Novia Solutions placed an Interim Director of Medical/Surgical/ Telemetry at an acute care hospital with just under 300 beds that is part of a health system with hospitals in 3 states and system-wide revenues of just over $10B.
The hospital had a 44-bed high-acuity Telemetry unit with 104 total staff positions (including nurses, patient care techs and monitor tech/clerks), with a 24% vacancy rate, including 5 open charge nurse positions. The unit was experiencing key challenges due to a high vacancy rate and high turnover, resulting in short-staffed shifts, increased overtime costs, and delays in patient flow. There was a lack of data to provide the insight to forecast the number of staff needed based on census and acuity levels. Leadership was fragmented due to the lack of a regular and consistent charge nurse on each shift; and workflow was chaotic with overflow patients placed in units across multiple floors. Additionally, communication was inconsistent, morale was low, and the unit was not meeting budget targets.
Novia Solution’s interim leader conducted a staffing benchmarking study using standardized data from within the hospital system to identify variances in workload & acuity between this unit and other Telemetry units in the system. An hours-per-patient-day metric for the telemetry unit was identified that was comparable to the system metric, adjusting for the higher acuity, and a method was developed for tracking census and patient acuity level, and staffing to a core grid adjusted for acuity.
Bottom Line Results
- Right-sized staffing based on census and acuity
- Reduced incremental overtime by nearly 75% per pay period
- Reduced turnover to <2%
- Re-energized and re-engaged staff
- Recaptured lost revenue
To determine what was contributing to the unit’s high vacancy and turnover rates, Novia’s interim leader met with staff and hospital leadership to research the unit history, and developed an action plan to address key areas. A collaborative approach was then used to engage unit staff and physicians in articulating the unit’s challenges, opportunities and needed solutions. In addition, Novia’s interim leader discovered that the workflow of utilizing overflow beds on other floors was inadvertently causing patients to be miscategorized for billing purposes as regular medical/surgical patients rather than the higher acuity telemetry patients, resulting in potential lost revenue for the care of those patients.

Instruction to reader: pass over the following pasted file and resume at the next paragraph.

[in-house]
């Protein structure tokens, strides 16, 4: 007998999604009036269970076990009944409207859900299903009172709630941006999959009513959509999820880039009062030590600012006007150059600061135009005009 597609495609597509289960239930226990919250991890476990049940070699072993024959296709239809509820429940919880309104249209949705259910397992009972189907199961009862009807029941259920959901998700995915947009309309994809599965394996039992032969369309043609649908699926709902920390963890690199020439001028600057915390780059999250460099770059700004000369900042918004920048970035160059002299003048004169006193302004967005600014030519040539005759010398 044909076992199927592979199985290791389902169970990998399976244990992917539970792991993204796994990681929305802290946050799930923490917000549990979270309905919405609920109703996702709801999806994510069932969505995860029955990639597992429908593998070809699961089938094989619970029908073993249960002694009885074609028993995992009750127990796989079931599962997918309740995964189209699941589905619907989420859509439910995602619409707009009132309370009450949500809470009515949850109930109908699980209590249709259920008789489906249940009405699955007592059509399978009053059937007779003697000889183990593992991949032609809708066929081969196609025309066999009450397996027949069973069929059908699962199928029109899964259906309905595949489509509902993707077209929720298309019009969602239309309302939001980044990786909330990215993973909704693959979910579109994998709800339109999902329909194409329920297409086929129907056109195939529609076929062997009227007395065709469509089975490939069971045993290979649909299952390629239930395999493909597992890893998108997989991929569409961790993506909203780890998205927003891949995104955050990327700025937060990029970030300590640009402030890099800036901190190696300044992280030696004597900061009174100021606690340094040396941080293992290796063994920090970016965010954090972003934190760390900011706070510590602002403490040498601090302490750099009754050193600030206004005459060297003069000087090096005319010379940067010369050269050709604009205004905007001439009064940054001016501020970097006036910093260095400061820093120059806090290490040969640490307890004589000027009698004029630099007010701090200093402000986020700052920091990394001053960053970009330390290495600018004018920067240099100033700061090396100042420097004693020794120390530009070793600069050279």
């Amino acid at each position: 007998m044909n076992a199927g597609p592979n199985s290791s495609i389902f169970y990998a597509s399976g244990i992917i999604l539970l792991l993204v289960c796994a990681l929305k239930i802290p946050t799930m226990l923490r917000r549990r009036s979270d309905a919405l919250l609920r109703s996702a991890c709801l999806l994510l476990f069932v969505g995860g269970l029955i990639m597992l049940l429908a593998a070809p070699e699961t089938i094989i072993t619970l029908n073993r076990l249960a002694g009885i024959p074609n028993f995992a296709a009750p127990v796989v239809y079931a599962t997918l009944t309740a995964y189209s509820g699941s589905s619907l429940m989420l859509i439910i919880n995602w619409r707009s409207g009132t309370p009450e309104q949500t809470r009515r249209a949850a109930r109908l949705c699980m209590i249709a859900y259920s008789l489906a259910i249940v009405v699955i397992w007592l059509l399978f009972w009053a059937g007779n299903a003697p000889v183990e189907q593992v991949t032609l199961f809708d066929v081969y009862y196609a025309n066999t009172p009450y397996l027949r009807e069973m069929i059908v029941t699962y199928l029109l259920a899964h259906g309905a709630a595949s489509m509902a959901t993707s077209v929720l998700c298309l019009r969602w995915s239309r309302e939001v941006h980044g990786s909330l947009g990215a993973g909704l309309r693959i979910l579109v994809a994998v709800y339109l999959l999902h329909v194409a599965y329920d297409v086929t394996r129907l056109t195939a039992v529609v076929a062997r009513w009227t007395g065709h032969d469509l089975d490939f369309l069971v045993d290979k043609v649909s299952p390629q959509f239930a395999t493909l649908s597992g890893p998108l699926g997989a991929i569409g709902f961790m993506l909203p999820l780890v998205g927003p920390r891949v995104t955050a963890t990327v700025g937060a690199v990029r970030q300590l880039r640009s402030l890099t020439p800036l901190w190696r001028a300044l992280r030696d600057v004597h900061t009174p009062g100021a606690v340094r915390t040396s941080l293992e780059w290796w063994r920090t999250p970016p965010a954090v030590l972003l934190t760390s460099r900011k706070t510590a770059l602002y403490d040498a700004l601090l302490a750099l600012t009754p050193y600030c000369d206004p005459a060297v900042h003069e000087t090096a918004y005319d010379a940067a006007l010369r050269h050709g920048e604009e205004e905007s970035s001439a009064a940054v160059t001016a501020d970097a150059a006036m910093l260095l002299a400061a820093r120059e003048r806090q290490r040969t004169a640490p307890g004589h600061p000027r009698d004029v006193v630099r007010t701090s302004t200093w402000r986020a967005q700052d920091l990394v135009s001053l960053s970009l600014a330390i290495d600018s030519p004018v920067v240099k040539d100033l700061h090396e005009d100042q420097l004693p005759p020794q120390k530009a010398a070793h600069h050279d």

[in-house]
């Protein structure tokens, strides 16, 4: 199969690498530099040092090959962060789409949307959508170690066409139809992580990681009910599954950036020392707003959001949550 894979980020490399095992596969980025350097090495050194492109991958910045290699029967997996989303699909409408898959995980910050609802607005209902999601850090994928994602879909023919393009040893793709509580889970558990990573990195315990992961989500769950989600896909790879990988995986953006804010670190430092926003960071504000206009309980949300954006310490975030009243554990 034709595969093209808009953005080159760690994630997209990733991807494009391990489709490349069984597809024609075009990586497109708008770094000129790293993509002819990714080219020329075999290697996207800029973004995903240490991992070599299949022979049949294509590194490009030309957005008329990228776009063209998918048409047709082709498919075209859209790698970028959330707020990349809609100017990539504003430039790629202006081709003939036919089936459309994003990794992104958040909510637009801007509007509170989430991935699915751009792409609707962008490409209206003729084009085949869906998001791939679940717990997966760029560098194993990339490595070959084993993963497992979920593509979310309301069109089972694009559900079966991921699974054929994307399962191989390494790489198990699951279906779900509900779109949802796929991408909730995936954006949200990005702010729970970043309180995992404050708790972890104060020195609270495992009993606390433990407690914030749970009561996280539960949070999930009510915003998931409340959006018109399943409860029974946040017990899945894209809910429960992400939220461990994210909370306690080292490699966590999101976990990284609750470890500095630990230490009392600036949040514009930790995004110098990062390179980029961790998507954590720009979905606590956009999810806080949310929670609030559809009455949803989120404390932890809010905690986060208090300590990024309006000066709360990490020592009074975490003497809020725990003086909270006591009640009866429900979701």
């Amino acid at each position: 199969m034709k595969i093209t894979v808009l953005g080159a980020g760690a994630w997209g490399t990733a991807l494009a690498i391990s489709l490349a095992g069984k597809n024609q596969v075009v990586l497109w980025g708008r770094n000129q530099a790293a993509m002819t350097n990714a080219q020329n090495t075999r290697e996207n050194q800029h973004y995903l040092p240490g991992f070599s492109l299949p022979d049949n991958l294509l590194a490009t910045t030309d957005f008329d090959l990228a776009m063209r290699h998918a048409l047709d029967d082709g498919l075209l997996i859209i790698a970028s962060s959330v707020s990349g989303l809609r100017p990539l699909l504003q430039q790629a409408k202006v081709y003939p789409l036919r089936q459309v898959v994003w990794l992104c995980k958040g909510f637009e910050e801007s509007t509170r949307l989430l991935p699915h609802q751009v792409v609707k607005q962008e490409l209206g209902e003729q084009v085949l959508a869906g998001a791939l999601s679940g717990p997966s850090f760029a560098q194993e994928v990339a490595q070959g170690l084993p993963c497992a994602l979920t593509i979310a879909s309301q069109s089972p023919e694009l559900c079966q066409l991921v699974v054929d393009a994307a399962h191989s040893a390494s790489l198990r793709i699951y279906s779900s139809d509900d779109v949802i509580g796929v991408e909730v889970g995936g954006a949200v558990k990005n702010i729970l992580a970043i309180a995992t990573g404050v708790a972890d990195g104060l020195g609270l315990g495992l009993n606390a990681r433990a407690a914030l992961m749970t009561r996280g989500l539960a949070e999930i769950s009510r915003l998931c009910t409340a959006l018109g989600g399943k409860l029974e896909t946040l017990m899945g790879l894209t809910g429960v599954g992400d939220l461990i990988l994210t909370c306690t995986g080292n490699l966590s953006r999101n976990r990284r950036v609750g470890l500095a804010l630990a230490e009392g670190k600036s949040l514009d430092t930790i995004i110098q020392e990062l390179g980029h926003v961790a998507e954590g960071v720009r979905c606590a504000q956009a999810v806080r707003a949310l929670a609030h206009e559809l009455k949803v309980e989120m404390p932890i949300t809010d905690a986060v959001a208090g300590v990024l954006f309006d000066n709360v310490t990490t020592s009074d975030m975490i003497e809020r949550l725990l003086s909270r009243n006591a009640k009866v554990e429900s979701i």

In addition, Novia’s interim leader discovered that the workflow of utilizing overflow beds on other floors was inadvertently causing patients to be miscategorized for billing purposes as regular medical/surgical patients rather than the higher acuity telemetry patients, resulting in potential lost revenue for the care of those patients.
To close the staffing gaps, a focused recruiting campaign was launched with Novia’s interim leader partnering closely with Human Resources and working as a team to expedite the recruiting/interviewing cycle to fill the substantial number of open positions. The result was 23 of the original 25 open staff positions were filled within 5 months, including all 5 charge nurse positions, largely from in-house nursing staff that were attracted to the new energy and teamwork of the unit.
As a result of the benchmarking study, staffing targets were adjusted and staffing plans were created to match real-time census and acuity levels, and a new process was put in place to review the acuity staffing every 4 hours to ensure alignment to targets. New staffing levels and work processes reduced end of shift overtime, improving budget compliance. Additionally, the interim leader worked with revenue cycle staff to identify and realign patient identification processes to ensure accurate patient billing.
These changes provided a stabilized workforce with consistent leadership presence, improved quality and consistency of patient care, renewed budgetary compliance and an enhanced revenue stream. As a result, the unit enjoyed a new found reputation as a healthy, stable, fiscally sound work environment, and was able to successfully recruit a permanent Director.
New communication protocols and standards were developed to increase clarity such as shift hand-offs, bedside change of shift reports, and change of shift team huddles, with new processes, leadership structure and training implemented to ensure sustainability. Patient flow processes were improved through aligned staffing levels and a collaborative team approach to patient placement, involving unit staff, case management and hospitalist staff.
The staff’s identification of what wasn’t working in the environment along with how to change it, became the basis for developing new ground-rules and expectations for working together as a cohesive team, and fostered a new culture for the unit with behavioral expectations for how staff treat and interact with one another. The new expectations were used to hold everyone accountable to the vision they collectively created, supporting a team-focused, positive work environment.